In An American Lens, Jay Bochner looks at a series of milestones in the development of the American avant-garde that capture a pivotal period in artistic consciousness. He focuses on the multiple roles of Alfred Stieglitz -- as influential gallery owner, photographer, and impresario of the emerging art scene -- at a series of significant moments in his career. These close-ups offer a more intense and expanded understanding of the subject than the familiar long view.Bochner uses these scenes to recreate for today's readers the birth of modernism in America--what it was like to be an audience for the art of the early avant-garde. Moving from frame to frame, he shows us, for example, a single photograph by Stieglitz of a snowy night in 1893 and a short description by Stephen Crane of just such a snowfall; the preparation, the reception, and the aftermath of the famous Armory Show of modern art in 1913; Gertrude Stein's portraits in prose; New York at the dawn of Dada, with Paul Strand, Francis Picabia, and others; and the intersecting paths of Mina Loy, William Carlos Williams, and Marcel Duchamp in 1917. Bochner also examines Stieglitz's three great photographic series: his photographs of Georgia O'Keeffe, of clouds, and of skyscrapers. These sections of the book include many Stieglitz photos, including some rarely seen portraits of O'Keeffe.Stieglitz as impresario and artist achieved an almost mythical status, which some recent critics have worked to deflate -- casting him, for example, as Svengali to Georgia O'Keeffe's spellbound Trilby. Engaging in neither idolatry nor demolition, Bochner looks instead for the truth about the man and the myth. The scenes from American art in An American Lens create a new version of Stieglitz's biography, allowing us to reread his life and the life of his times by focusing intently on what is visible and not so visible in the art he left behind.
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Jay Bochner is Professor of English at the University of Montreal.Review:
"Bochner's study of Alfred Stieglitz and American modernism demonstrates intellectual intensity, cultural sensitivity, and archival rigor. In this richly detailed and often poetic account Bochner examines the cultural significance of key modernist exhibitions as both historical events and aesthetic formats, which he views 'through the lens' of the series, the fragment, and the unprecedented 'life force' that collectively characterize Stieglitz's vision of Secessionist modernism. The author's unique approach to the subject matter, the depth of his thinking, and the intensity of his focus make this book unlike anything else in the extant scholarly or popular literature."--Marcia Brennan, Associate Professor, Department of Art History, Rice University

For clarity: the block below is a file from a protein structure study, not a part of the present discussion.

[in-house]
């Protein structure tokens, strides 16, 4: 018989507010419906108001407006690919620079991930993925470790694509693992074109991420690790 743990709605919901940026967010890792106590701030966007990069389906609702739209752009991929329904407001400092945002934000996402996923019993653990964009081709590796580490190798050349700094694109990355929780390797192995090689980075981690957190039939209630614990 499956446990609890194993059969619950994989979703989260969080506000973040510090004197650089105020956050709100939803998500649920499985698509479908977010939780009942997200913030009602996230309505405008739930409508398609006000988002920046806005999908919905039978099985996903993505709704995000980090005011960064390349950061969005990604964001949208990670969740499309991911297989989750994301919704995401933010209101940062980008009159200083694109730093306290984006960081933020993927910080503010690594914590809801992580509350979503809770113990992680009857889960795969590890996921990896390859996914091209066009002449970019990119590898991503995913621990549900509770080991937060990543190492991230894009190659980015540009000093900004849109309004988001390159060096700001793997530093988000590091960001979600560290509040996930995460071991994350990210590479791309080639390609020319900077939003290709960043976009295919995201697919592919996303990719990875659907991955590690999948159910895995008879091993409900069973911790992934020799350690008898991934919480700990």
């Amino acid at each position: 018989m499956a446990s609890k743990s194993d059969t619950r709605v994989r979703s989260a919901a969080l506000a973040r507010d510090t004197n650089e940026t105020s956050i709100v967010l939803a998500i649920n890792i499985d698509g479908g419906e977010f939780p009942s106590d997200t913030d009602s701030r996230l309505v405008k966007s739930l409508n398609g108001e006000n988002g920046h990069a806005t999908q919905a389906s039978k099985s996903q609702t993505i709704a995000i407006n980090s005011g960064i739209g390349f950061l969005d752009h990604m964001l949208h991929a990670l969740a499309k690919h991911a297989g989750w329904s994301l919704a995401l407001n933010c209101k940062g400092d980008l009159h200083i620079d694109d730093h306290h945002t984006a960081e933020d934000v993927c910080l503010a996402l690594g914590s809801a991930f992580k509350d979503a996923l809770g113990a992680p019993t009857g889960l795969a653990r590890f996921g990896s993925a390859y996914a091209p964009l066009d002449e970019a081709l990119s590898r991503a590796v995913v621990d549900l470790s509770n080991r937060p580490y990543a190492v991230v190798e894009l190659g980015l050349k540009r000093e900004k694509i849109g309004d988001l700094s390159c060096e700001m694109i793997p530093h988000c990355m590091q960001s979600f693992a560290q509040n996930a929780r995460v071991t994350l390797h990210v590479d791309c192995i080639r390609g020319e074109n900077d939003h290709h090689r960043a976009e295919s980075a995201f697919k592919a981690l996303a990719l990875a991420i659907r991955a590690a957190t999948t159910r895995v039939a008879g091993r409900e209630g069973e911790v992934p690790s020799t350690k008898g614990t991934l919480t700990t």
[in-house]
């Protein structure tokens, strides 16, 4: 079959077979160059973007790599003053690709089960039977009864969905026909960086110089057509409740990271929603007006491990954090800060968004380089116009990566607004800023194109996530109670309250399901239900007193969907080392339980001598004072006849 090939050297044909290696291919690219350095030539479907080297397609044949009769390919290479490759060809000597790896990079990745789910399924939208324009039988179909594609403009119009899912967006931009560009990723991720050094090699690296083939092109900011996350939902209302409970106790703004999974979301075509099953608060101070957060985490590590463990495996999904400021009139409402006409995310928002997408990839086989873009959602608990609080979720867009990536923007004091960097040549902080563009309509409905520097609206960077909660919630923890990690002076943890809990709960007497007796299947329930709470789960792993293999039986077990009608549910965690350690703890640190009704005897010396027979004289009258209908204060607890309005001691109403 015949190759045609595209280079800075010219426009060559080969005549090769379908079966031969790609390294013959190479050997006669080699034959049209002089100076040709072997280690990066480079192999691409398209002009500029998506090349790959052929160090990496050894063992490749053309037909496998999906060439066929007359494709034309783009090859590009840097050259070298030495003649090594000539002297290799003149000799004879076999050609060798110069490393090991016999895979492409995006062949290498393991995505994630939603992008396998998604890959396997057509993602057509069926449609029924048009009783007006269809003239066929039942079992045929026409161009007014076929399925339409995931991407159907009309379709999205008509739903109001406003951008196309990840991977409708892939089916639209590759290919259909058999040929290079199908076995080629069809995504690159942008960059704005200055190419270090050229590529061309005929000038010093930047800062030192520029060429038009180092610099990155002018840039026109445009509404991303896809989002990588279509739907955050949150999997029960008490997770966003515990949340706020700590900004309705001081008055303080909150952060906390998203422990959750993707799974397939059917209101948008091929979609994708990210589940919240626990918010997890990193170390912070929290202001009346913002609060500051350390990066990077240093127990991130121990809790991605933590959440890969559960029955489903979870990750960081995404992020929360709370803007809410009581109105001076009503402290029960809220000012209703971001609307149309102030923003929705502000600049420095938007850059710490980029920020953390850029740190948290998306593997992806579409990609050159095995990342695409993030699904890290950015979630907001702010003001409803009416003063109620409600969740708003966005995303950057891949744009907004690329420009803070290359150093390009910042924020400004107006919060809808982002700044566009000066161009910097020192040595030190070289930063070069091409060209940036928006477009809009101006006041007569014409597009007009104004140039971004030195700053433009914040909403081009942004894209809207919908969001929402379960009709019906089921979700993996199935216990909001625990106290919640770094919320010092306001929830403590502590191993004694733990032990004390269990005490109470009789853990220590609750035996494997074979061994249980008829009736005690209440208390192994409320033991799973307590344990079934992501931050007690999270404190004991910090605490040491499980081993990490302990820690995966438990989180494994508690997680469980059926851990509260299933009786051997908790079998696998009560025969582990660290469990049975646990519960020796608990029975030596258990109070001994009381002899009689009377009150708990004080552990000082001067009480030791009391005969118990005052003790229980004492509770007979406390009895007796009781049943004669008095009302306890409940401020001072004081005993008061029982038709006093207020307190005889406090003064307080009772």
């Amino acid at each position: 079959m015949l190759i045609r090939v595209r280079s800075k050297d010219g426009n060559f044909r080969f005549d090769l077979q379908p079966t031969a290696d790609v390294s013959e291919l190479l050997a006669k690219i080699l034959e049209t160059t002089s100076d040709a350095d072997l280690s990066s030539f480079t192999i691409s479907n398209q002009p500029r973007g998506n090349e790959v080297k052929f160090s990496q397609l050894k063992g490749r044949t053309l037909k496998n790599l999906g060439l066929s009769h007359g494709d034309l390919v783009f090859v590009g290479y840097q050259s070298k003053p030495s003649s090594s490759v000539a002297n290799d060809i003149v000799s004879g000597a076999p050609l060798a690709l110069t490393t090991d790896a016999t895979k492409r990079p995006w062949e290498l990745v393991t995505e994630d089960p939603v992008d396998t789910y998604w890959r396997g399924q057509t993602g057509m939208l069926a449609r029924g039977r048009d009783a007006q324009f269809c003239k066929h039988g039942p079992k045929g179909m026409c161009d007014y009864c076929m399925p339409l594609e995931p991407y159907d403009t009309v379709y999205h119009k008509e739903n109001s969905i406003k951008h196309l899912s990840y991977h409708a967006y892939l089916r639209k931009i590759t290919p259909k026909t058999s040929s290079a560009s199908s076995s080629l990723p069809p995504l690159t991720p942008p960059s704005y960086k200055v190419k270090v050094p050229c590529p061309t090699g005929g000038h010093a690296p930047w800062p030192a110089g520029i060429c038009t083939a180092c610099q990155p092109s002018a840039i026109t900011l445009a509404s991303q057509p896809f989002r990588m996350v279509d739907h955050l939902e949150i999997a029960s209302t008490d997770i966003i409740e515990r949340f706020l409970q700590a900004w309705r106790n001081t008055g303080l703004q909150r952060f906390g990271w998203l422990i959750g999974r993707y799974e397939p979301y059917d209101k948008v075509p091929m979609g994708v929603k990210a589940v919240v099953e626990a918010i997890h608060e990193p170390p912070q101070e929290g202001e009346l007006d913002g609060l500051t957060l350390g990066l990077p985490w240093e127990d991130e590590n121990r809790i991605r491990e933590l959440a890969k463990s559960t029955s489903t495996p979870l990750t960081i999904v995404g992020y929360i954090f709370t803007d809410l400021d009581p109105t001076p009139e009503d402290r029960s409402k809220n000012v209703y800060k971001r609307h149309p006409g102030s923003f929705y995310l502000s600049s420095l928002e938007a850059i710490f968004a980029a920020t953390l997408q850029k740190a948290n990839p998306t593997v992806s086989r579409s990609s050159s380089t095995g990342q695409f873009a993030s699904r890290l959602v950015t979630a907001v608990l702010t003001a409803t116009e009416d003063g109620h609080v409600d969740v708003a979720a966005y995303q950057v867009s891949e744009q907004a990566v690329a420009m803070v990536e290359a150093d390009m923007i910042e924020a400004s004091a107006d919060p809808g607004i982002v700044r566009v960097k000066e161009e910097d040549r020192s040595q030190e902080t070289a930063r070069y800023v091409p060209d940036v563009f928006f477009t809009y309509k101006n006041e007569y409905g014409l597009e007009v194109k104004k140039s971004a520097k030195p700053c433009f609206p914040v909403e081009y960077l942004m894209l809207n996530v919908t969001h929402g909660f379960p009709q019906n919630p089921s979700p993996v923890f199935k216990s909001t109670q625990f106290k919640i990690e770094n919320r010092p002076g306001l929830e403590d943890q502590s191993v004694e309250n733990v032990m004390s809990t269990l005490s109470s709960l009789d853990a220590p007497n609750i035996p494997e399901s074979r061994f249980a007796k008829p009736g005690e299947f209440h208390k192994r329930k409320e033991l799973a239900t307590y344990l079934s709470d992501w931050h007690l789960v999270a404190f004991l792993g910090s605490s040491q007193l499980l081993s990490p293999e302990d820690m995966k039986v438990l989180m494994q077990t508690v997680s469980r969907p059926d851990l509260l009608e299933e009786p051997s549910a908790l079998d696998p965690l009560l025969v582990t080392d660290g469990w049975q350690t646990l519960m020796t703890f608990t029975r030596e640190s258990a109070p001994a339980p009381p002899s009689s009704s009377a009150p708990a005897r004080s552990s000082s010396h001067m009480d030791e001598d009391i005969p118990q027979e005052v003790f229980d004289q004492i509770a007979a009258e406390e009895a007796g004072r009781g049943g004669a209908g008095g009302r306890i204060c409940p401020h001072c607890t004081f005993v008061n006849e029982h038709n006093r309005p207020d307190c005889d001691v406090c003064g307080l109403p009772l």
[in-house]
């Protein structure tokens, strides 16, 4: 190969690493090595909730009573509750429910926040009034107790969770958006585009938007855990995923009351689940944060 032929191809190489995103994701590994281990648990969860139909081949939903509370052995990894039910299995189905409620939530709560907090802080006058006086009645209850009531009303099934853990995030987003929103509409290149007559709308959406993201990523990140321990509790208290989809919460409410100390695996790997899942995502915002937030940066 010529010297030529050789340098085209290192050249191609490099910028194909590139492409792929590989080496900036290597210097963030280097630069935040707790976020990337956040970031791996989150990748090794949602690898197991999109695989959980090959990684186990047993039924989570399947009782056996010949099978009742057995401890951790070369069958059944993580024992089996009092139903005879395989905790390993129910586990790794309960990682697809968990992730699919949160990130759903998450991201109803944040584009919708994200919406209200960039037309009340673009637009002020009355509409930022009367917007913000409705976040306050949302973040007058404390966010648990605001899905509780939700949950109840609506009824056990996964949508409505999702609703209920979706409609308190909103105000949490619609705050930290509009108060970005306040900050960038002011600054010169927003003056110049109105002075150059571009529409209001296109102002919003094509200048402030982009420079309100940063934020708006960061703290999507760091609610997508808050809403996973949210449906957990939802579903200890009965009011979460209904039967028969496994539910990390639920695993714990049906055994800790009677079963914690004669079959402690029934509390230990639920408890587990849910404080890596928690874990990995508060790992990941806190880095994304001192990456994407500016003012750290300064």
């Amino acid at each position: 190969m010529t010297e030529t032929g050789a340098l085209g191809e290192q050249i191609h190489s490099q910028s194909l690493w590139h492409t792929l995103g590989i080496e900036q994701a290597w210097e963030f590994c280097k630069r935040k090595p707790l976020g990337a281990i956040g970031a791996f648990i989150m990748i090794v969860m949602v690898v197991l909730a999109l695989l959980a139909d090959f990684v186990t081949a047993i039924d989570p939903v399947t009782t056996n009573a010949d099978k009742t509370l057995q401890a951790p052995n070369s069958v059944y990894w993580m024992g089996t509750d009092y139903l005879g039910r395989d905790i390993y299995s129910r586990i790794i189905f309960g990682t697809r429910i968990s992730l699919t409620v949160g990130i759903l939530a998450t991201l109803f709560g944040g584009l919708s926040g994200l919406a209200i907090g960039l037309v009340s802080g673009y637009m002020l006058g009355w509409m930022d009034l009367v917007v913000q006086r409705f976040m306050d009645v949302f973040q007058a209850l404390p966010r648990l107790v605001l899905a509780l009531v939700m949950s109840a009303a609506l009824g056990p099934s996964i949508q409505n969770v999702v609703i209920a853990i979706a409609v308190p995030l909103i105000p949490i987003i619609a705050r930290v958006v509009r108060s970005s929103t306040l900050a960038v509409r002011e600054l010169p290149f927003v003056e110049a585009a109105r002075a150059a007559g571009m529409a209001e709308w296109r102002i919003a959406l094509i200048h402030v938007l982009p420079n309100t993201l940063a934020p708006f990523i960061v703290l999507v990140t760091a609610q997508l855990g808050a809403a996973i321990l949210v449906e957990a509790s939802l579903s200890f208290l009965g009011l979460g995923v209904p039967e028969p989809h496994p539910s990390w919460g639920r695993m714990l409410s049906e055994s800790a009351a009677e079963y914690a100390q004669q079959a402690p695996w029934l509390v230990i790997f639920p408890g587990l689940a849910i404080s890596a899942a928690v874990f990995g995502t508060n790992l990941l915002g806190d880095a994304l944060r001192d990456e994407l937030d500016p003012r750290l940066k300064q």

"I'm sure Bochner is a fine scholar and critic, but he also has that indispensable talent of storytellers: he gets us interested in what fascinates him through what he chooses to describe and narrate. So out of this collection of anecdotes, observations, critiques, forgotten or obscure historical moments that seem formed as responses to unknown interlocutors, emerges an entertaining book and, by the way, an absorbing and gallant portrait of the life and times and undervalued accomplishments of Alfred Stieglitz." William Kowinski
"This is a multilayered study that sheds light on contemporary critical analysis as well as on the birth of modernism." R. K. Dickson The Bloomsbury Review
"[Bochner] gives us effusiveness backed by keen research and seasoned looking.... [U]ltimately, the book is a return to an 'expressive' form of scholarly writing. It may even be a bellwether of a revival of the monograph." Susan Elizabeth Ryan Bookforum
"I'm sure Bochner is a fine scholar and critic, but he also hasthat indispensable talent of storytellers: he gets us interested inwhat fascinates him through what he chooses to describe and narrate.So out of this collection of anecdotes, observations, critiques,forgotten or obscure historical moments that seem formed asresponses to unknown interlocutors, emerges an entertaining bookand, by the way, an absorbing and gallant portrait of the life andtimes and undervalued accomplishments of Alfred Stieglitz." William Kowinski
"An impressively researched biography about the most startling Dada woman personality ever to explode on the avant-garde scene in New York, Philadelphia, Berlin, and Paris, this book offers a new and invaluable perspective on several sides of that scene. The strong odor of scandal, far removed from many watered-down emulations of it, permeates every page. Crossing every erotic boundary, this Dada-gothic phenomenon called the Baroness Elsa von Freytag-Loringhoven lived the heartbreaking existence of a woman more than on the edge."--Mary Ann Caws, Distinguished Professor of English, French, and Comparative Literature, Graduate Center, City University of New York
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Descripción Cumberland, Rhode Island, U.S.A.: Mit Pr, 2005. Hardcover. Estado de conservación: New. Estado de la sobrecubierta: New. Language: eng Language: eng Language: eng Language: eng Language: eng Language: eng. Nº de ref. de la librería EE131
Descripción The MIT Press, 2005. Hardcover. Estado de conservación: New. Never used!. Nº de ref. de la librería P110262025809